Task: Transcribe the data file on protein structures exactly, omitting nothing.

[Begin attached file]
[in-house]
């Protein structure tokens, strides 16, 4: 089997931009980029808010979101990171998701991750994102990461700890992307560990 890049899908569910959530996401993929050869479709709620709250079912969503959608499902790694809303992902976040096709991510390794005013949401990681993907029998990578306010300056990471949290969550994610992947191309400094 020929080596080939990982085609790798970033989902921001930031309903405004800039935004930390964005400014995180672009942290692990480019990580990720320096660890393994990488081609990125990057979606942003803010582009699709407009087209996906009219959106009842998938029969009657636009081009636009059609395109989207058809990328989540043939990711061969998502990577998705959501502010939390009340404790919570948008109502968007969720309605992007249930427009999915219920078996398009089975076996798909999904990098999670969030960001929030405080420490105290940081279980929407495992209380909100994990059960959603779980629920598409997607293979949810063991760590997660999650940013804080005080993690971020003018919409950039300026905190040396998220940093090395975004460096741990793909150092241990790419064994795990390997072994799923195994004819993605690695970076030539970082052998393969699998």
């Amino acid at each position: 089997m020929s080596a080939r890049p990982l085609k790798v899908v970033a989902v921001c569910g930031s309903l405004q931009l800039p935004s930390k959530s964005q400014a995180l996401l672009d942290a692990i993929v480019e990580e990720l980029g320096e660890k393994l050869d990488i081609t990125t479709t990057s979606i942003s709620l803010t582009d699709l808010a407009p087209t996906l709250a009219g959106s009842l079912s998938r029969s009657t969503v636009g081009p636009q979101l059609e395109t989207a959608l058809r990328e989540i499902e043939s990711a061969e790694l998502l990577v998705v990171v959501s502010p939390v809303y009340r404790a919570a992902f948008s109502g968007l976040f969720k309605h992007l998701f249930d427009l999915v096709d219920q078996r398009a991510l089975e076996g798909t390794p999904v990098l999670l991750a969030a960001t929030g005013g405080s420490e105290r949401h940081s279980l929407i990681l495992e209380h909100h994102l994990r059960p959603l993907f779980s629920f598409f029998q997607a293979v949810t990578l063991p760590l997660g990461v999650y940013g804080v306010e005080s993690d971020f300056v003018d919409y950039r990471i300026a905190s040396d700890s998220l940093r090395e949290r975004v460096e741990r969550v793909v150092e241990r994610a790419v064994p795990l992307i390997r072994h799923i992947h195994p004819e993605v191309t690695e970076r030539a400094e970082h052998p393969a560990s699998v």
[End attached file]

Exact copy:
[in-house]
């Protein structure tokens, strides 16, 4: 089997931009980029808010979101990171998701991750994102990461700890992307560990 890049899908569910959530996401993929050869479709709620709250079912969503959608499902790694809303992902976040096709991510390794005013949401990681993907029998990578306010300056990471949290969550994610992947191309400094 020929080596080939990982085609790798970033989902921001930031309903405004800039935004930390964005400014995180672009942290692990480019990580990720320096660890393994990488081609990125990057979606942003803010582009699709407009087209996906009219959106009842998938029969009657636009081009636009059609395109989207058809990328989540043939990711061969998502990577998705959501502010939390009340404790919570948008109502968007969720309605992007249930427009999915219920078996398009089975076996798909999904990098999670969030960001929030405080420490105290940081279980929407495992209380909100994990059960959603779980629920598409997607293979949810063991760590997660999650940013804080005080993690971020003018919409950039300026905190040396998220940093090395975004460096741990793909150092241990790419064994795990390997072994799923195994004819993605690695970076030539970082052998393969699998």
């Amino acid at each position: 089997m020929s080596a080939r890049p990982l085609k790798v899908v970033a989902v921001c569910g930031s309903l405004q931009l800039p935004s930390k959530s964005q400014a995180l996401l672009d942290a692990i993929v480019e990580e990720l980029g320096e660890k393994l050869d990488i081609t990125t479709t990057s979606i942003s709620l803010t582009d699709l808010a407009p087209t996906l709250a009219g959106s009842l079912s998938r029969s009657t969503v636009g081009p636009q979101l059609e395109t989207a959608l058809r990328e989540i499902e043939s990711a061969e790694l998502l990577v998705v990171v959501s502010p939390v809303y009340r404790a919570a992902f948008s109502g968007l976040f969720k309605h992007l998701f249930d427009l999915v096709d219920q078996r398009a991510l089975e076996g798909t390794p999904v990098l999670l991750a969030a960001t929030g005013g405080s420490e105290r949401h940081s279980l929407i990681l495992e209380h909100h994102l994990r059960p959603l993907f779980s629920f598409f029998q997607a293979v949810t990578l063991p760590l997660g990461v999650y940013g804080v306010e005080s993690d971020f300056v003018d919409y950039r990471i300026a905190s040396d700890s998220l940093r090395e949290r975004v460096e741990r969550v793909v150092e241990r994610a790419v064994p795990l992307i390997r072994h799923i992947h195994p004819e993605v191309t690695e970076r030539a400094e970082h052998p393969a560990s699998v």